This post originally appeared on tBL member Mark Chase's blog Restaurant Real Estate Advisors Blog and is republished with permission. Find out how to syndicate your content with theBrokerList.

How to Avoid Risky Relocation Clauses in Restaurant Leases

Finding the perfect spot for your restaurant was not easy. But after months and months of searching you nailed down a great location with excellent street visibility.

The dust from construction is gone and business is booming.

As you are preparing to open for the day, your landlord drops by to have a few words with you. As he delivers a 30 day notice to relocate your restaurant to the rear of the shopping center, your stomach clenches up like a vice. How can this be happening?

This is not a fantasy. Many shopping center leases include a Relocation Clause.

What is a Relocation Clause?

In short, a relocation clause provides the landlord the right to relocate a tenant to a different space within a shopping center.

Why Would a Landlord Relocate a Tenant?

There are many reasons a landlord may choose to relocate a tenant. In most cases, the landlord needs to combine two or more adjoining spaces for a larger tenant or provide expansion space to an existing tenant.

Why Relocation Rights are Risky for Restaurant Operators

The specific location within a shopping center is often critical to the success of a restaurant operator. If you rely on visibility from passing cars for example, relocation to the rear of the shopping center with little or no street visibility can dramatically impact your sales.

The other big concern of course, is the amount of money invested to build a restaurant compared to a retail store. In some situations, your investment is at risk if the landlord is not required to pay the entire cost of relocation including the build-out or if the landlord has the right to terminate your restaurant lease.

How to Protect Yourself

If you are negotiating with a major shopping center owner you may not be able to remove the relocation right of the landlord from the lease. But in many cases, you should be able to add some provisions that will greatly reduce your risk.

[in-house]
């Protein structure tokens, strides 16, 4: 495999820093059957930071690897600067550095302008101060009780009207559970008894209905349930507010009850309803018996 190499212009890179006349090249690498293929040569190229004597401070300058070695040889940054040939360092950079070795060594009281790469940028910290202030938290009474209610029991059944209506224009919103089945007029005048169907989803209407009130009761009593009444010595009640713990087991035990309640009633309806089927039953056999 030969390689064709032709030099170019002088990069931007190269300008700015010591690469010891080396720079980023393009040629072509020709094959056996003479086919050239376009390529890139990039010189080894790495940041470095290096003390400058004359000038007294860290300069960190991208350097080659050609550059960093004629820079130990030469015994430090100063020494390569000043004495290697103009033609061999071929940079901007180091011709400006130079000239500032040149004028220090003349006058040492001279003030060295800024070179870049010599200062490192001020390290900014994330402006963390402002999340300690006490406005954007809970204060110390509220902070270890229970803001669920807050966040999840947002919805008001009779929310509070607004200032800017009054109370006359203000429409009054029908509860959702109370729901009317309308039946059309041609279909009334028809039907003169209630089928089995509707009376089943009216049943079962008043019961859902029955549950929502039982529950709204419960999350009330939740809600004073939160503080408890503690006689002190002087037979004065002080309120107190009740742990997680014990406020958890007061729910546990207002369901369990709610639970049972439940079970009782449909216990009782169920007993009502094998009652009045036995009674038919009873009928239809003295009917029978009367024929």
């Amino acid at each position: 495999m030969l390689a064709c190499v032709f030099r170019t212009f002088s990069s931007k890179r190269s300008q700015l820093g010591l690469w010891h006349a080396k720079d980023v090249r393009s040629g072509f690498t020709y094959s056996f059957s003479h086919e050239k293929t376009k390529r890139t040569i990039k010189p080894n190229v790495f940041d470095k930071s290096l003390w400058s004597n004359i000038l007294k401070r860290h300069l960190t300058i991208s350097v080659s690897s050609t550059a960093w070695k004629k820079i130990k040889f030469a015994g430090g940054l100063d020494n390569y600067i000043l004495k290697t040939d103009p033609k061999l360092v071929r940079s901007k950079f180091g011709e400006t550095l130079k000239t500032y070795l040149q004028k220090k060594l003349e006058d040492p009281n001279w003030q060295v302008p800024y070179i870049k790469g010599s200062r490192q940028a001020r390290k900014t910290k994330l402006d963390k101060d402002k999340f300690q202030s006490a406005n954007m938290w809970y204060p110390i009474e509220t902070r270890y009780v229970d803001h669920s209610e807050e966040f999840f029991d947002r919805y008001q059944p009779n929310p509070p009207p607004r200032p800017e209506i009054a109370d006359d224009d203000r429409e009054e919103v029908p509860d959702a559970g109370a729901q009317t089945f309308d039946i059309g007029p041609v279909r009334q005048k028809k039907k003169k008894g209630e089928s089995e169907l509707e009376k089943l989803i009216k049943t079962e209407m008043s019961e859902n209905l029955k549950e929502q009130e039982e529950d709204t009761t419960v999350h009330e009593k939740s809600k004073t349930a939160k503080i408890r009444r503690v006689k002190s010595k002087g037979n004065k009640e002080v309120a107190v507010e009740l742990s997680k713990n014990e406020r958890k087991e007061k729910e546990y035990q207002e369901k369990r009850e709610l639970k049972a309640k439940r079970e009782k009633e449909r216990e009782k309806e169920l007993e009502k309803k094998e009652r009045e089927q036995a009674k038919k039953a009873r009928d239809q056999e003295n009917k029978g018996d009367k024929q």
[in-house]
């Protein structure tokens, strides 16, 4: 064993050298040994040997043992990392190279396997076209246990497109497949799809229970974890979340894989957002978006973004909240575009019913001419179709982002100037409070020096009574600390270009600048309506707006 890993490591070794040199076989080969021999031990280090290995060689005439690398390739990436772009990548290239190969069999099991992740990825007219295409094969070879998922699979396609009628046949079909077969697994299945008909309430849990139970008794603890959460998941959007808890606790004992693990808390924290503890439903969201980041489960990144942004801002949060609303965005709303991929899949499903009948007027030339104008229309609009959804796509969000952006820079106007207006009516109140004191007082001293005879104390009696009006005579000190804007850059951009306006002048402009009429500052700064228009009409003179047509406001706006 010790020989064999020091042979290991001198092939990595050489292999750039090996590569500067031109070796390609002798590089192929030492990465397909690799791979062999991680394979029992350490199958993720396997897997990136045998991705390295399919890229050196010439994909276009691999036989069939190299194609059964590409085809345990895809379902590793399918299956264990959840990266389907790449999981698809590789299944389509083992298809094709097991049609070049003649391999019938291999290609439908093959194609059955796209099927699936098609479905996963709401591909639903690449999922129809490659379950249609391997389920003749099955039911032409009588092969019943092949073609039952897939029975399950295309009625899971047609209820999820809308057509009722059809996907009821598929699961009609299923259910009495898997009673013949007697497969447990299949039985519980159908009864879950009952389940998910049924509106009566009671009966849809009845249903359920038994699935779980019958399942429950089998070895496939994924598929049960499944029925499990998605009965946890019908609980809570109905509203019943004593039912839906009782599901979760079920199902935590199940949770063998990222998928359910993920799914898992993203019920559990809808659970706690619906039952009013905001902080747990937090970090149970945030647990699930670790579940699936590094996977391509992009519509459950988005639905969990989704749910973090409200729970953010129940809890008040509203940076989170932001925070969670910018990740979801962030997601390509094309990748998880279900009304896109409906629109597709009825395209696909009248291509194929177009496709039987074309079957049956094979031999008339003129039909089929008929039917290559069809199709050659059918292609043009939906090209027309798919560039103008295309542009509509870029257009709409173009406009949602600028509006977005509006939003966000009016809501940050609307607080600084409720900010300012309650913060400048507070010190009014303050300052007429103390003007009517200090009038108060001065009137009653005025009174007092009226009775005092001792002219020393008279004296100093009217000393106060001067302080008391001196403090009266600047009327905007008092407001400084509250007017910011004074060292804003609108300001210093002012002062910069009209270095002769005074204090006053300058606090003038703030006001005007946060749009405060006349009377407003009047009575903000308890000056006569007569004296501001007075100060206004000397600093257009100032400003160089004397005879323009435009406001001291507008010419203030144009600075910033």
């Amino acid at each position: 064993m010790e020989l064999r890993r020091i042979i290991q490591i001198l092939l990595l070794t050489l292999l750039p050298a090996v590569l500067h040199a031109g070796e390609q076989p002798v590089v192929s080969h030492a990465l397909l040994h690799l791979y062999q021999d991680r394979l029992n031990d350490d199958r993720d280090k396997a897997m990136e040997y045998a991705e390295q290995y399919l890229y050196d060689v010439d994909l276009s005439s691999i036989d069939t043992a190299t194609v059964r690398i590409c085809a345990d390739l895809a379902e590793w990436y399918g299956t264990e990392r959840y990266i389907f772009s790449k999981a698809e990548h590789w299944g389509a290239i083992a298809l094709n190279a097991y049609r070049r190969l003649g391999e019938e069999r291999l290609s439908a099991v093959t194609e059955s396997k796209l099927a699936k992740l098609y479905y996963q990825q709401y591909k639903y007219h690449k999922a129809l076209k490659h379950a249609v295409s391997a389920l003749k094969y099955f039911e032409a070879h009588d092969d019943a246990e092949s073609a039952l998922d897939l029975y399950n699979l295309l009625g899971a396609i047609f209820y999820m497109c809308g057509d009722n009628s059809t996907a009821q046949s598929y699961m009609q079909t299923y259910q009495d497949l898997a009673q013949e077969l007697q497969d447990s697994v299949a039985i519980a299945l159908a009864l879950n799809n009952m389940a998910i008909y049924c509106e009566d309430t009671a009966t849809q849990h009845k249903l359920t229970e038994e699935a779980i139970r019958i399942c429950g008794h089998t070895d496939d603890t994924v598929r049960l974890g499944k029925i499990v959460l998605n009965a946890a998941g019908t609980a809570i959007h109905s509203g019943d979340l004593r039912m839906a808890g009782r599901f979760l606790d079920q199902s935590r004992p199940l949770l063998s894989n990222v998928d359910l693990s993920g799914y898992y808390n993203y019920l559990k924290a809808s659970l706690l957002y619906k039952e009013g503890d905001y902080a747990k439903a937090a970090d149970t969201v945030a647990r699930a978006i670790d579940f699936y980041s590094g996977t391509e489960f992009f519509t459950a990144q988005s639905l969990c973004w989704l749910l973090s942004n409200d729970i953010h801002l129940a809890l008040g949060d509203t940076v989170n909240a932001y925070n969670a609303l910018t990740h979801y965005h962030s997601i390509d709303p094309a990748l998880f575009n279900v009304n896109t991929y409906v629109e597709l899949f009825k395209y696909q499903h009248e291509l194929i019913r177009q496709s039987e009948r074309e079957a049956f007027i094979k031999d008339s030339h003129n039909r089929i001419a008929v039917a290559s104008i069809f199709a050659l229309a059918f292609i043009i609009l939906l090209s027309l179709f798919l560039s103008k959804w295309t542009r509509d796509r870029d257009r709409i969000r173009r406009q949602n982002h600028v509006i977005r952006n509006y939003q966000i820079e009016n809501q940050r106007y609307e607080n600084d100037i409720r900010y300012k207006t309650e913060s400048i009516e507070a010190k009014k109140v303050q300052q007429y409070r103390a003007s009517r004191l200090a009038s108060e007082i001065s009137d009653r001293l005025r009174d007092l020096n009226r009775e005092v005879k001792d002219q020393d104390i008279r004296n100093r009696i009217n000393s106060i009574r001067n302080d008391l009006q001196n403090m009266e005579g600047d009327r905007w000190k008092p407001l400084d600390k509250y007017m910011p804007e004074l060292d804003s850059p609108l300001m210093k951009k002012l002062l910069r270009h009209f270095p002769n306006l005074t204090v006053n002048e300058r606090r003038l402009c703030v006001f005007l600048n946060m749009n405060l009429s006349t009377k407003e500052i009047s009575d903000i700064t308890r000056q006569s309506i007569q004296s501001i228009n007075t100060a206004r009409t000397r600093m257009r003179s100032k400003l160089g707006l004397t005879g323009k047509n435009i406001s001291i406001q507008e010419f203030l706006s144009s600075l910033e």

It’s All in the Details

Protect Your Visibility

If you selected a space in a shopping center based on visibility, identify in advance which spaces within the shopping center would be acceptable in the case of relocation. These spaces should be identified on a site plan and included as an exhibit to the lease.

Protect your Investment

Restaurant build-outs are expensive. If the landlord has the right to relocate your business, the landlord should pay 100% of the cost to build and relocate your business. Make sure this includes all costs such as permits and architectural fee. In the event you need to close your restaurant during the relocation, you should be reimbursed for lost sales.

Like for Like

You should not be forced to reduce the size of your restaurant, the number of seats or incur increased expenses. Insist that in no case shall the size and dimensions of the space be reduced and the rent and common area fees shall remain the same in the event the landlord wants to provide a larger space.

This sample clause allows landlord to change the size and rent

“The substituted premises shall contain an area not less than eighty percent (80%) or greater than one hundred twenty percent (120%) times the square footage of the initial Premises, with a pro-rata adjustment to Minimum Rent and Additional Rent as a result of the increase or decrease in the size of the substituted Premises” This could result in 20% higher occupancy costs or a space 20% too small for your restaurant.”

Avoid Termination Rights

Some lease agreements provide the right for the landlord to terminate your lease and recapture the space. This would be devastating if you have not recaptured your investment. If the landlord insists on this right, negotiate a termination fee large enough to recoup your investment and the value of your business.

This language allows the landlord to terminate the lease by paying a pittance of the businesses value.

“Landlord shall have the right to terminate this Lease by thirty (30) days’ written notice to Tenant, in which event this Lease shall terminate, Landlord shall pay to Tenant a termination fee equal to three (3) months of Minimum Rent, and the parties shall have no further obligations to the other under this Lease.”

Unfortunately, if you want to lease space in a large shopping center, unless you are a major anchor tenant, the landlord will not agree to allow you to control how they configure and operate the center in the future.

If you negotiate the terms above, your risk of relocation should be minimized and the chances of the landlord investing the capital required will further reduce the risk of relocation.

Lease agreements are complicated legal documents. Please seek the advice of an experienced restaurant real estate advisor and real estate attorney.

How to Lease a Restaurant

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